Your drone might look harmless but it can have some very serious impacts on safety.

• Other aircraft operating in the airspace are at risk from your drone if you don’t have a permit to be there. This includes emergency service aircraft not being able to take off or land due to unauthorised drones in the area.

• Fire risk, as a result of a crash – the integrity of the drone battery can be compromised after a crash, potentially leading to an explosion and fire. Fires can spread quickly, especially in summer, which can destroy precious habitats and wildlife – and put people in danger.

Drones can pose a risk to safety

So, if you want to use your drone on conservation land – apply for a permit. We are constantly working to make the process easier. Flying your drone with a permit is how we #visitthekiwiway.

Or, leave your drone at home and use your camera and selfie stick to take photos on solid ground. You could even turn off your technology and be present in the moment with nature – it’s great for your wellbeing.


Reporting unauthorised drone use

If you see or experience inappropriate drone use report it to your local DOC office or you can call our emergency hotline 0800 DOC HOT (0800 362 468).

13 responses to Some simple rules for drone users

  1. 
    Chris Sayer 17/01/2019 at 6:42 pm

    i wonder if helicopters interfere with nature? More Doc bull crape.!

    • 

      Yeah but the helicopters have responsible people flying them. Can’t say the same thing about a lot of the people flying drones.

  2. 
    Alan Rennie 10/01/2019 at 8:12 pm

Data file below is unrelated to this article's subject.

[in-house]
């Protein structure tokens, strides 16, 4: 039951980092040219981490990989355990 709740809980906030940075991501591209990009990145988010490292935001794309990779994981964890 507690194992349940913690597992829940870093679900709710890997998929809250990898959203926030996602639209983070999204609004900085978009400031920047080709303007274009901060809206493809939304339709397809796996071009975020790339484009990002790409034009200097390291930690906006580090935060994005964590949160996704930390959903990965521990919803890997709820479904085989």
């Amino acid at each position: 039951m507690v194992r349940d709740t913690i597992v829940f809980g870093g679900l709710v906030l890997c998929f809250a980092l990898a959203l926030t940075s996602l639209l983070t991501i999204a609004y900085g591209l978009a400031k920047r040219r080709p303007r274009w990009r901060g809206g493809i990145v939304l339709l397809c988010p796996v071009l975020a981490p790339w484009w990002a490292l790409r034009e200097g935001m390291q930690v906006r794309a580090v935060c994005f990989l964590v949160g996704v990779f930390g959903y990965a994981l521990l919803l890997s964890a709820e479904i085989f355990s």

DOC need to disband now, we dont need them, each area is unique in NZ we need proper conservationists who know each area, no Thar in Auckland .

  3. 
    Mark Cremins 09/01/2019 at 8:02 pm

    my aircraft does not drop 1080 anywhere

  4. 

    Some of us use our drones for fishing only so if councils wish to restrict beaches and have seperate bylaws they must be made available to everyone and added to the airshare map so we know where we can use them.I know I go by the airshare map for no fly zones for my fishing.Also make the DOC info available on airshare Most of us respect the drone laws but is becoming hard to follow everything with so many differant departments trying to make their own regulations . We need all the rules for drones in one place so we know where we stand

  5. 
    Elise-Maree 05/01/2019 at 4:44 pm

    My thoughts are that all drones should be registered when purchased, no matter where they are purchased. It should be a lot further away from wildlife, especially during breeding seasons. If they fly over your property without your permission you can take them down. This technology can be fantastic for some businesses, such as surf life saving, mapping, etc. It is a minority acting as total morons who are ruining life for other people and wildlife. Lets hope our beautiful albatross have no unfortunate incidents, ever.

    • 
      Gerard Stam 08/01/2019 at 2:10 pm